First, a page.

China considers air rage 'no fly list'

Will Ripley, CNNPublished 19th January 2015
Up next
Beijing (CNN) — Passengers who misbehave on commercial flights in China could soon find themselves grounded.
After several highly publicized and embarrassing incidents of air rage, the Civil Aviation Administration of China said last week it is considering steps to blacklist offending passengers, according to state media.
No final decision has been made on the proposed "no fly list" but it could lead to legal punishments.
From hurling hot water at a flight attendant to fights over crying babies, outbursts by Chinese passengers have disrupted several flights in recent weeks -- both in China and further afield.
In one of the most recent episodes, a flight departing a city in southwestern China was canceled after irate passengers opened three emergency exits following a seven-hour delay.
James Fallows, aviation expert, journalist, and author of "China Airborne", says the flurry of angry episodes reveals growing pains in China's airline industry.
Many newly prosperous travelers have never experienced the kind of travel headaches long familiar to the rest of us, he adds.
"It's a nation of first-generation air travelers," Fallows said.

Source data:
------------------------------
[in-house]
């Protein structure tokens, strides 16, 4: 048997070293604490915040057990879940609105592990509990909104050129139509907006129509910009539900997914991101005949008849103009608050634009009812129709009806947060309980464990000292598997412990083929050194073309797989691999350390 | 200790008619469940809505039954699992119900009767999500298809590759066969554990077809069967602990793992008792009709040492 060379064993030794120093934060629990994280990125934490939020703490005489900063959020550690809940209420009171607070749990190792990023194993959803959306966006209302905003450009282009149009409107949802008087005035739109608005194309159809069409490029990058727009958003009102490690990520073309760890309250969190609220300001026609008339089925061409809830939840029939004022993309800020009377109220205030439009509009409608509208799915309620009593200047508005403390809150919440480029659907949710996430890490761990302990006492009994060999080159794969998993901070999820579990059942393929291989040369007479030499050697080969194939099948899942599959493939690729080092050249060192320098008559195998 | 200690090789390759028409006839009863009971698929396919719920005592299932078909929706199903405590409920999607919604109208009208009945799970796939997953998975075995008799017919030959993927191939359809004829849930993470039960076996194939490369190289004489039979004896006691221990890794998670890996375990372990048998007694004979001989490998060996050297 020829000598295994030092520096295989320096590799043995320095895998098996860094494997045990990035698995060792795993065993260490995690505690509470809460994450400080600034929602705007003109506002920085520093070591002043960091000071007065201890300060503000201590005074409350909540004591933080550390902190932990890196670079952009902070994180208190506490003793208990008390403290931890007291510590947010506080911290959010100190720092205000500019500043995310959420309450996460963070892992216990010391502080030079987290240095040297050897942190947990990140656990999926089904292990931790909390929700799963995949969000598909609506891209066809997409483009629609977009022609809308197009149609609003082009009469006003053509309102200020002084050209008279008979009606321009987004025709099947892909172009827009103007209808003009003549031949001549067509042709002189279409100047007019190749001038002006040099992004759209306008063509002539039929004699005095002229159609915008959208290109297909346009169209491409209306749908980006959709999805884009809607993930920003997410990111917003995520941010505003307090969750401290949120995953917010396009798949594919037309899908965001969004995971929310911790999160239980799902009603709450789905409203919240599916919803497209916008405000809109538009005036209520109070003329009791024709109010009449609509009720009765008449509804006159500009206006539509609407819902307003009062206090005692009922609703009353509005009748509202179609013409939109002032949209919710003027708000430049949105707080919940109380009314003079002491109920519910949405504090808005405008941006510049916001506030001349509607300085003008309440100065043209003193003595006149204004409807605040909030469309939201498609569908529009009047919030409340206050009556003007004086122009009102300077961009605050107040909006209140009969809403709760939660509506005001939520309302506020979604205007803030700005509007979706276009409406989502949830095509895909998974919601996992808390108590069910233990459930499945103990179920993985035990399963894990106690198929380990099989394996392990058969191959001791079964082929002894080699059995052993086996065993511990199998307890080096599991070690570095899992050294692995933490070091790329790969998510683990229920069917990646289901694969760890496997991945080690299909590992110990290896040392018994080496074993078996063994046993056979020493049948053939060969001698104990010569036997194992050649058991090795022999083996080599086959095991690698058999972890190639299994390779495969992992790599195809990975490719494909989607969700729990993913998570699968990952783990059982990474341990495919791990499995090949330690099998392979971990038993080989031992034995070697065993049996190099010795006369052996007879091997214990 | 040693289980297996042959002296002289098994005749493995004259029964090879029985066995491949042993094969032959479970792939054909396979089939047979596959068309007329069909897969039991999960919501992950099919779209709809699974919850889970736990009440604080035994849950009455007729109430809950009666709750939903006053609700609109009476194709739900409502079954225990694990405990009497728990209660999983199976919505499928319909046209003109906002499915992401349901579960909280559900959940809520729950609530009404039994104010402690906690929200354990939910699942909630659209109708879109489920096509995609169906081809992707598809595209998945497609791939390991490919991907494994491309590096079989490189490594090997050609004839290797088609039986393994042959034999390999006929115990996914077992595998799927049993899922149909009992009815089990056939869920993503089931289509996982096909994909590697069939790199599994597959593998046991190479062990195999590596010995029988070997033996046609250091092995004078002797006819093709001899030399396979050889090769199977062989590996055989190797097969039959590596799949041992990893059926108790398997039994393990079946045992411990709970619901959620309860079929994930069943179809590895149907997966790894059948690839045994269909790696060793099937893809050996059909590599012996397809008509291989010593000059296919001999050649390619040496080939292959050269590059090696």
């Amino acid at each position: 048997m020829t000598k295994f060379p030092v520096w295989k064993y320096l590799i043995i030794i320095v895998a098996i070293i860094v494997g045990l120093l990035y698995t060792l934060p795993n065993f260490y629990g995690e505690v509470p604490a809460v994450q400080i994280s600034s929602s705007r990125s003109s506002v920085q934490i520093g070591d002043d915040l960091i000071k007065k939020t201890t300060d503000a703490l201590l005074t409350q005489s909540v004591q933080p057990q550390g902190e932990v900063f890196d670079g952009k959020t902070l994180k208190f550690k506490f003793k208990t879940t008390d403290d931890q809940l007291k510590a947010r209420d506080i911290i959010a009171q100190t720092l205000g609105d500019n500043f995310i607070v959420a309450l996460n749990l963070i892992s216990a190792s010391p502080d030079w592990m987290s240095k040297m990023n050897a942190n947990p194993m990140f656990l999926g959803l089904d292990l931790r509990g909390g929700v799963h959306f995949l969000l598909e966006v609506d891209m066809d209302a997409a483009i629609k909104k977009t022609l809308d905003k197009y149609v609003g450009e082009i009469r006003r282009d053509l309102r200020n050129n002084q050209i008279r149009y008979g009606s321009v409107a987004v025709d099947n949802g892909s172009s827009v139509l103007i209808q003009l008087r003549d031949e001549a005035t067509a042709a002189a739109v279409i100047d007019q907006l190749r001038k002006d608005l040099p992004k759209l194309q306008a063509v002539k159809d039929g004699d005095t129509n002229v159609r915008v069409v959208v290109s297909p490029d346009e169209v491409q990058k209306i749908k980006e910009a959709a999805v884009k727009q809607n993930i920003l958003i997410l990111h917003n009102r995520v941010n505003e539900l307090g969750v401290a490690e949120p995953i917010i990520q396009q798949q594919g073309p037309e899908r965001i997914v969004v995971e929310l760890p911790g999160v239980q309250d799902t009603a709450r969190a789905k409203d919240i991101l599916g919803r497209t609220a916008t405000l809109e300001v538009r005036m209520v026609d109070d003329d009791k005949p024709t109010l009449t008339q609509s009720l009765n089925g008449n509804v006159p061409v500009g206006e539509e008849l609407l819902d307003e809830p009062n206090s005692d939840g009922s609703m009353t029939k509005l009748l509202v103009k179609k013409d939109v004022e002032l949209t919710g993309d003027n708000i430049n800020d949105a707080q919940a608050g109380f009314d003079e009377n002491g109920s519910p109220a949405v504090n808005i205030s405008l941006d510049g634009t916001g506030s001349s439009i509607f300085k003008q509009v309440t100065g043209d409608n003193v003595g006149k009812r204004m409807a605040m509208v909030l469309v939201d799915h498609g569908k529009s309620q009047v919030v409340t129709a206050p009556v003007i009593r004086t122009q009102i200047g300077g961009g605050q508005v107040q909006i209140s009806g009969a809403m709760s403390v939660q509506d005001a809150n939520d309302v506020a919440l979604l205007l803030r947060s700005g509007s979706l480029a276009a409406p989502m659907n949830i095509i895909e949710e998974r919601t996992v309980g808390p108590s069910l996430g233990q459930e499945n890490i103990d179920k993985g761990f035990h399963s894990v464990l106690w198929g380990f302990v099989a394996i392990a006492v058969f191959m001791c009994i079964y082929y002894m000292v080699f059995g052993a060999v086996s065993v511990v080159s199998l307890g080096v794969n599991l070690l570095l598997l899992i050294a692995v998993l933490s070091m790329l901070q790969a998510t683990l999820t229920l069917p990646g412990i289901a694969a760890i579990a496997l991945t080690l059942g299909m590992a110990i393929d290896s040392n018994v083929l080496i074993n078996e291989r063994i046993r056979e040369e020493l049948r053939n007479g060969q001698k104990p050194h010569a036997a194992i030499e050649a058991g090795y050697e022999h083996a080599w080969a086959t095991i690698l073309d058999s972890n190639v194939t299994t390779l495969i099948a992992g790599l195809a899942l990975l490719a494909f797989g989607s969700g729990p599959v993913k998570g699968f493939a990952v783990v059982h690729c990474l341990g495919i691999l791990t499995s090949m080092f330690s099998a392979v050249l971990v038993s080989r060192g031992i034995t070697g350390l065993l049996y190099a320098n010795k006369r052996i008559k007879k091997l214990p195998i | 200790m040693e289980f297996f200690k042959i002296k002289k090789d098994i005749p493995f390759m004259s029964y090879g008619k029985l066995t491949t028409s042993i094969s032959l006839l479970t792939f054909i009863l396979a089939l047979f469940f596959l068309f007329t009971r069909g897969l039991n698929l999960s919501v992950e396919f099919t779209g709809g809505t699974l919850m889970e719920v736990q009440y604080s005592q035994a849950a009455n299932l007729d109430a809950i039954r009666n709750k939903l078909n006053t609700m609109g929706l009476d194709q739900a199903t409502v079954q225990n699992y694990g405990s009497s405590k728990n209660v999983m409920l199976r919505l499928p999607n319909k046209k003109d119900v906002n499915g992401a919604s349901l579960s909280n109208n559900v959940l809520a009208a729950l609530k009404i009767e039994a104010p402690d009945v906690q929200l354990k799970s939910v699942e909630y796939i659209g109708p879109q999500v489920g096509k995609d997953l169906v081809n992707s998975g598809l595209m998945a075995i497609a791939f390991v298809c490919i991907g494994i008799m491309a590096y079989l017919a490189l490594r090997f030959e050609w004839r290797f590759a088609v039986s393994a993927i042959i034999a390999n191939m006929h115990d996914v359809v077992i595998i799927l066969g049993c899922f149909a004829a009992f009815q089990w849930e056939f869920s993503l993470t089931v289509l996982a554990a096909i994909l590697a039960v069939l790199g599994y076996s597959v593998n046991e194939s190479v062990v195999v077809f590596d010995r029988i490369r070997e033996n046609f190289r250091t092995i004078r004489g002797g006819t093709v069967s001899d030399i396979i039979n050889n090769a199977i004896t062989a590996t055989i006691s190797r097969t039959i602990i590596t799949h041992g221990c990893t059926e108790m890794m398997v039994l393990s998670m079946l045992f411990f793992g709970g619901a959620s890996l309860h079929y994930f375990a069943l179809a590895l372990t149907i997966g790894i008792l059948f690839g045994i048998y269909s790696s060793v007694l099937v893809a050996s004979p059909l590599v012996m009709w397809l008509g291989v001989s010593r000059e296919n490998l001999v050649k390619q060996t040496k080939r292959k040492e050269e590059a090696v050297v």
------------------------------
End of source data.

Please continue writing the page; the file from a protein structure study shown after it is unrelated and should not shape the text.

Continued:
"All of the indoctrination and beating down the rest of us have had now for decades about how you have to behave in airports and airliners is coming as a new experience to a lot of people in China."
Chronic delays
Chinese travelers also have to grapple with chronic delays in the country's busiest air hubs.
Fallows blames much of the misery on the Chinese military, which controls the vast majority of the country's increasingly crowded airspace.
Aviation authorities have opened new commercial flight routes in recent years in an effort to improve China's abysmal on-time performance record and the government has approved a second international airport in Beijing to ease the congestion -- but these steps will take time to take effect.
Fallows says Chinese culture also plays a role in the behavior of certain Chinese air travelers.
"It's perhaps the most individualistic country I've ever been in. It's every person for himself or herself," he says.
"We're seeing a lesson about how the people in China feel they have to behave."